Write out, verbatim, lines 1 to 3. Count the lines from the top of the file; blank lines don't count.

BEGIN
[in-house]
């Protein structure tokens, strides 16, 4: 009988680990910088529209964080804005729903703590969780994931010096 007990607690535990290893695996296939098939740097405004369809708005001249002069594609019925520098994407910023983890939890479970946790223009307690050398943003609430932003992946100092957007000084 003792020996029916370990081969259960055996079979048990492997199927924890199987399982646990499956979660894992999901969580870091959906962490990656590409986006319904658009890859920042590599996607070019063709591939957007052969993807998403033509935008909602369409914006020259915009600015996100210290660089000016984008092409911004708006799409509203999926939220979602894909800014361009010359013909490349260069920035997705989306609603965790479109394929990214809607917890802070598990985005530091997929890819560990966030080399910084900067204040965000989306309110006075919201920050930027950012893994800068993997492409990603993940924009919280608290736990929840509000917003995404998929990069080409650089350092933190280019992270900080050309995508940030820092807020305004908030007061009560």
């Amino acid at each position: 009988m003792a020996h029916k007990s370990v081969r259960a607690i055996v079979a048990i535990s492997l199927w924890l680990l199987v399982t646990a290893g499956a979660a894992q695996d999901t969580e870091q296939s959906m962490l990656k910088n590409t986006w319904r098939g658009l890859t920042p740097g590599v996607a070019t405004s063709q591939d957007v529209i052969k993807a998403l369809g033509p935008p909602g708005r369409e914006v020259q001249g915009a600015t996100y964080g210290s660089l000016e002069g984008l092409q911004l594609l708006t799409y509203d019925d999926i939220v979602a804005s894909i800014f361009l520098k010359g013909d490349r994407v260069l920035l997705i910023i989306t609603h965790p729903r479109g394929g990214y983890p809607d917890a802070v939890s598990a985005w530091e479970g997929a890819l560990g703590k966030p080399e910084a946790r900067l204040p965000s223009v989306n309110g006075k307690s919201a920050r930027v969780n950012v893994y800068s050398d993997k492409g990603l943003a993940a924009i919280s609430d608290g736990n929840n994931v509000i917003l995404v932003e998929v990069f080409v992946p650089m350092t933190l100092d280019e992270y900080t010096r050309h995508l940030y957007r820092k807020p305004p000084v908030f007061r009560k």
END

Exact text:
[in-house]
């Protein structure tokens, strides 16, 4: 009988680990910088529209964080804005729903703590969780994931010096 007990607690535990290893695996296939098939740097405004369809708005001249002069594609019925520098994407910023983890939890479970946790223009307690050398943003609430932003992946100092957007000084 003792020996029916370990081969259960055996079979048990492997199927924890199987399982646990499956979660894992999901969580870091959906962490990656590409986006319904658009890859920042590599996607070019063709591939957007052969993807998403033509935008909602369409914006020259915009600015996100210290660089000016984008092409911004708006799409509203999926939220979602894909800014361009010359013909490349260069920035997705989306609603965790479109394929990214809607917890802070598990985005530091997929890819560990966030080399910084900067204040965000989306309110006075919201920050930027950012893994800068993997492409990603993940924009919280608290736990929840509000917003995404998929990069080409650089350092933190280019992270900080050309995508940030820092807020305004908030007061009560």
């Amino acid at each position: 009988m003792a020996h029916k007990s370990v081969r259960a607690i055996v079979a048990i535990s492997l199927w924890l680990l199987v399982t646990a290893g499956a979660a894992q695996d999901t969580e870091q296939s959906m962490l990656k910088n590409t986006w319904r098939g658009l890859t920042p740097g590599v996607a070019t405004s063709q591939d957007v529209i052969k993807a998403l369809g033509p935008p909602g708005r369409e914006v020259q001249g915009a600015t996100y964080g210290s660089l000016e002069g984008l092409q911004l594609l708006t799409y509203d019925d999926i939220v979602a804005s894909i800014f361009l520098k010359g013909d490349r994407v260069l920035l997705i910023i989306t609603h965790p729903r479109g394929g990214y983890p809607d917890a802070v939890s598990a985005w530091e479970g997929a890819l560990g703590k966030p080399e910084a946790r900067l204040p965000s223009v989306n309110g006075k307690s919201a920050r930027v969780n950012v893994y800068s050398d993997k492409g990603l943003a993940a924009i919280s609430d608290g736990n929840n994931v509000i917003l995404v932003e998929v990069f080409v992946p650089m350092t933190l100092d280019e992270y900080t010096r050309h995508l940030y957007r820092k807020p305004p000084v908030f007061r009560k």